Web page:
A Classic Comedy Duo

JUDITH GHOUGASSIAN
El Vaquero Staff Writer

Anyone who has ever been in
a relationship knows that a
commitment involves
compromise, dedication and
patience. Without these
elements, the partnership is
usually doomed to fail.

The Glendale College Theater
Arts Department presents “The
Odd Couple,” a play by Neil
Simon, which captures the story
of friends whose lives are turned
upside-down by their divorces.

The production consists of male
and female versions, directed by
Brian Dynda and George
Mackey, which are performed
on alternate nights.

As the play begins, the
audience is introduced to Olive
(female version) and Oscar
Madison’s (male version) messy
living room, where the
characters Mickey (Kim
Smyser), Vera (Sophie Pires),
Sylvia (Dominika Ossowska),
and Renee (Selin Merahbian) in
the female version, and Roy (Ian
Felchlin), Speed (Josiah
Baldivino), Vinnie (Nick
Campbell) Murray (David Ace
Frame) in the male version,
gather at the table to play
card games; a typical regimen
that takes place in their
Riverside Drive apartment
Friday evenings.

The friends in both versions
tend to argue incessantly, adding
humor to their presentation. The
topic drifts from Olive (Jessyca
R. Bluwal) and Oscar’s (Jeff
Leatherwood) failed marriages,
to their friends Felix (Val White)
and Florence Unger’s, (Pamela
Eberhardt), sudden divorce. A
dramatic scene erupts between
the friends, as they are all
informed of the news by phone.

Felix, a skinny frail man, and
Florence are both hypochondriacs,
whose marriages fail due
to their compulsive tendencies.
Both characters are extreme
perfectionists along with being
compulsive cleaners. Due to
this, both of their significant
others ask for a divorce, leaving
the characters devastated and
suicidal.

Florence (Felix) eventually
makes an entrance into the home
of Olive (Oscar), and is offered
the opportunity to move in,
considering that Olive (Oscar) is
also divorced and has eight extra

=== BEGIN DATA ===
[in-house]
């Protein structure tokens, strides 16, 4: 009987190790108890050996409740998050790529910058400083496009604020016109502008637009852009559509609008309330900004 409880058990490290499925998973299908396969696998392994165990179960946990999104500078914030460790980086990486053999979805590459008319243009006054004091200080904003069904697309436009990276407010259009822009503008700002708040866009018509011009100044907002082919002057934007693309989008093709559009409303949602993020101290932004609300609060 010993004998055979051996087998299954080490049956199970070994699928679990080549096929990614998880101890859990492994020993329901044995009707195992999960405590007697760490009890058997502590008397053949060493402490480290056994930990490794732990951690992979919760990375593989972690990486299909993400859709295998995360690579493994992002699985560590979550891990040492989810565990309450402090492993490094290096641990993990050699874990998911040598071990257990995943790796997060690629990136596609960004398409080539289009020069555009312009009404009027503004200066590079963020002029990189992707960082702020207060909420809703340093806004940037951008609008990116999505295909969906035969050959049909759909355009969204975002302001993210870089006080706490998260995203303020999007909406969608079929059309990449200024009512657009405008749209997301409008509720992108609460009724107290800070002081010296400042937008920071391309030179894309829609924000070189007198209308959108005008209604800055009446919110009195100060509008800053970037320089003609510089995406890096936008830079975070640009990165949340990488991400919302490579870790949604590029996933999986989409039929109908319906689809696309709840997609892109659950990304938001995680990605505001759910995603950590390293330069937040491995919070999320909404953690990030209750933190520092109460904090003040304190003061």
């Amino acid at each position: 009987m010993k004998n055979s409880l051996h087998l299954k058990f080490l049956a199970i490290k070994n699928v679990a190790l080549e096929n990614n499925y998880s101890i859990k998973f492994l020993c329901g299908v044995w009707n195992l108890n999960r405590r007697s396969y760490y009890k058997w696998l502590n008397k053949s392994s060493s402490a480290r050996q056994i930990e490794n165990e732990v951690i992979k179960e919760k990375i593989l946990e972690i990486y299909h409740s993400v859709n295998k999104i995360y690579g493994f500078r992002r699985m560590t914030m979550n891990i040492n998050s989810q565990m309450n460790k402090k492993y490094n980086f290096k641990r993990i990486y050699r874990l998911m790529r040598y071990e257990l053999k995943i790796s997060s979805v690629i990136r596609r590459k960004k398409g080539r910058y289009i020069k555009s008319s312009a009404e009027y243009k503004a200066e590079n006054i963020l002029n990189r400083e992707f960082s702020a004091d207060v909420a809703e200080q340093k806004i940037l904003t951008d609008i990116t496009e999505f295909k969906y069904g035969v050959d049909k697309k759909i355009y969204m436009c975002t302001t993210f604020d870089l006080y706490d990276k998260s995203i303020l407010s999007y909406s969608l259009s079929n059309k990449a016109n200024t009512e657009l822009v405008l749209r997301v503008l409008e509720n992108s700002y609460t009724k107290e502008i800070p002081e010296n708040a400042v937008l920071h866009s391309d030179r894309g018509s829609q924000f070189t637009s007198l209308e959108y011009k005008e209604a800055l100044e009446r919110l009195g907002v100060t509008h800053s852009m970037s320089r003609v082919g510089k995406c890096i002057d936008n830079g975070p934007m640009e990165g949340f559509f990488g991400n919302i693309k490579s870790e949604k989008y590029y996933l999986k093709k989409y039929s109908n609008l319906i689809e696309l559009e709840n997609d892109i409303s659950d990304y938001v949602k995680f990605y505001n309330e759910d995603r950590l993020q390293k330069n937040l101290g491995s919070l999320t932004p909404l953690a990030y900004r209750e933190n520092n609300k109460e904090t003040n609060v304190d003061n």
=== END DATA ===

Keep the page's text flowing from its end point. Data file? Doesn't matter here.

rooms to spare. Florence (Felix)
and Olive (Oscar) decide to live
together and save money to pay
for their alimonies. Soon,
Olive’s (Oscar’s) once messy
living room space transforms
into a spotless masterpiece,
causing the characters to live in
an orderly fashion.

The constant bickering
between Florence (Felix) and
Olive (Oscar) brings them to the
realization that they are in fact
engaging in the marriage they
once escaped. Eventually,
Florence’s (Felix’s) intolerable
behavior of constant cleanliness,
hypochondria, and reminiscence
of the past drives the
unorganized housemate insane,
causing Florence (Felix) to be
kicked out.


In the end, Florence (Felix)
and Olive (Oscar) remain
friends, but merely decide to live
apart from each other, given their
differences in personalities and
lifestyles.

The neighbors who live
upstairs, Gwendolyn (Bonnie
McMahan) and Cecily (Katrina
Rennells) Pigeon, seem to
appreciate Felix and offer to let
him move in, along with the
Spanish brother’s Manolo (Jose
Fernandez) and Jesus Costazuela
(Pablo Antonio Sanchez) who
take in Florence.

One may guess that the
directing in this production took
countless hours of work and
effort from both the cast and
crew; the outcome is very
successful. In both versions, the
acting is brilliant, leaving the
audience laughing at all times.
All of the actors and actresses
portrayed their roles in a mature
manner, bringing along their
own sense of personality and
uniqueness to the plot.
The set design is created very
naturally in this production,
giving the viewer the feeling that
they are in fact observing the
characters from Olive’s
(Oscar’s) living room. The
division between the bedrooms
and the kitchen help give life to
the setting, along with the props
used to create a natural
atmosphere.

The special effects are well
done, along with the lighting,
because the audience is able to
hear the natural noises one may
hear in an apartment, such as
water running in a shower, or a
toilet flushing. All these aspects
contributed to creating a setting in
which the audience felt a part of.
This production with both the
male and female version is very
unique, considering that Simon’s
original script consists only of
the male version.

In 1968 the script was turned
into a film, which starred Jack
Lemmon as Oscar, and Walter
Matthau as Felix, and was
directed by Gene Saks. The script
went on to become a popular
television sitcom in the 1970s.
This script may have been
written by Simon to show the
interaction between people, and
how an individual’s dysfunctional
behaviors can affect others
around them.

Both sets of performances are
well-done, as there is not a
single dull moment in this
production. It is a highly
enjoyable play to watch, and a
script, which will live on for
years and years to come.